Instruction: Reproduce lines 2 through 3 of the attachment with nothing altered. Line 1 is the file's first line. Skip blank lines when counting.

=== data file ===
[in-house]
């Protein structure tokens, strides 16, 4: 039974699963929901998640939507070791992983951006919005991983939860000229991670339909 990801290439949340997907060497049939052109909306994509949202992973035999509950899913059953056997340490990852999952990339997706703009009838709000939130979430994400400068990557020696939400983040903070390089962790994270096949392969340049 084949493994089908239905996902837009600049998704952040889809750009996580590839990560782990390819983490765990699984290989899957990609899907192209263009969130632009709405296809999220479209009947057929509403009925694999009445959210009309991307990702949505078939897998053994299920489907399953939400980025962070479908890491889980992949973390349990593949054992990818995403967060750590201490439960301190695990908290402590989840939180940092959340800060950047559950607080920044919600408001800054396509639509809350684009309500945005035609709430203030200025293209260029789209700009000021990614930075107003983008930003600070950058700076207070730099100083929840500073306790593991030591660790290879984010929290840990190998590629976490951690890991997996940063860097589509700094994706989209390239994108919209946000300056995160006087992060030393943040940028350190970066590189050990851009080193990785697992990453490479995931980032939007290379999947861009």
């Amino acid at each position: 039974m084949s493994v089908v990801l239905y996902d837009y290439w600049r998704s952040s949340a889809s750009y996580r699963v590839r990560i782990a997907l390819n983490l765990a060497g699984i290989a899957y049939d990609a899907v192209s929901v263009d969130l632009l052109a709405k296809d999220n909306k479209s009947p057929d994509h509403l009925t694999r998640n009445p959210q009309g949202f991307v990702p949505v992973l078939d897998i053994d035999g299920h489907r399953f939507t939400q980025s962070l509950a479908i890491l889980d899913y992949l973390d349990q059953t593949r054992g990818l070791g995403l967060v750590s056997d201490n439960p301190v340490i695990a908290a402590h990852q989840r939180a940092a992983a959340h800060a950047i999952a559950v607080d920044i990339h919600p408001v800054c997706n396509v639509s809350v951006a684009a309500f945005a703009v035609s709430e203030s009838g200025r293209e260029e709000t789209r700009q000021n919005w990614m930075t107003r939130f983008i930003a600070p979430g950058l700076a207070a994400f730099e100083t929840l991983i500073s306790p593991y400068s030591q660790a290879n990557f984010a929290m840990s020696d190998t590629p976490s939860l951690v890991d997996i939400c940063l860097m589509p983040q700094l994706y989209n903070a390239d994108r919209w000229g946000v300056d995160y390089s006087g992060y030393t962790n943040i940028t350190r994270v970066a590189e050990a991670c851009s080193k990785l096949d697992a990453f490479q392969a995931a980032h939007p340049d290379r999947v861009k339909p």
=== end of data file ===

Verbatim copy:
């Protein structure tokens, strides 16, 4: 039974699963929901998640939507070791992983951006919005991983939860000229991670339909 990801290439949340997907060497049939052109909306994509949202992973035999509950899913059953056997340490990852999952990339997706703009009838709000939130979430994400400068990557020696939400983040903070390089962790994270096949392969340049 084949493994089908239905996902837009600049998704952040889809750009996580590839990560782990390819983490765990699984290989899957990609899907192209263009969130632009709405296809999220479209009947057929509403009925694999009445959210009309991307990702949505078939897998053994299920489907399953939400980025962070479908890491889980992949973390349990593949054992990818995403967060750590201490439960301190695990908290402590989840939180940092959340800060950047559950607080920044919600408001800054396509639509809350684009309500945005035609709430203030200025293209260029789209700009000021990614930075107003983008930003600070950058700076207070730099100083929840500073306790593991030591660790290879984010929290840990190998590629976490951690890991997996940063860097589509700094994706989209390239994108919209946000300056995160006087992060030393943040940028350190970066590189050990851009080193990785697992990453490479995931980032939007290379999947861009």
């Amino acid at each position: 039974m084949s493994v089908v990801l239905y996902d837009y290439w600049r998704s952040s949340a889809s750009y996580r699963v590839r990560i782990a997907l390819n983490l765990a060497g699984i290989a899957y049939d990609a899907v192209s929901v263009d969130l632009l052109a709405k296809d999220n909306k479209s009947p057929d994509h509403l009925t694999r998640n009445p959210q009309g949202f991307v990702p949505v992973l078939d897998i053994d035999g299920h489907r399953f939507t939400q980025s962070l509950a479908i890491l889980d899913y992949l973390d349990q059953t593949r054992g990818l070791g995403l967060v750590s056997d201490n439960p301190v340490i695990a908290a402590h990852q989840r939180a940092a992983a959340h800060a950047i999952a559950v607080d920044i990339h919600p408001v800054c997706n396509v639509s809350v951006a684009a309500f945005a703009v035609s709430e203030s009838g200025r293209e260029e709000t789209r700009q000021n919005w990614m930075t107003r939130f983008i930003a600070p979430g950058l700076a207070a994400f730099e100083t929840l991983i500073s306790p593991y400068s030591q660790a290879n990557f984010a929290m840990s020696d190998t590629p976490s939860l951690v890991d997996i939400c940063l860097m589509p983040q700094l994706y989209n903070a390239d994108r919209w000229g946000v300056d995160y390089s006087g992060y030393t962790n943040i940028t350190r994270v970066a590189e050990a991670c851009s080193k990785l096949d697992a990453f490479q392969a995931a980032h939007p340049d290379r999947v861009k339909p």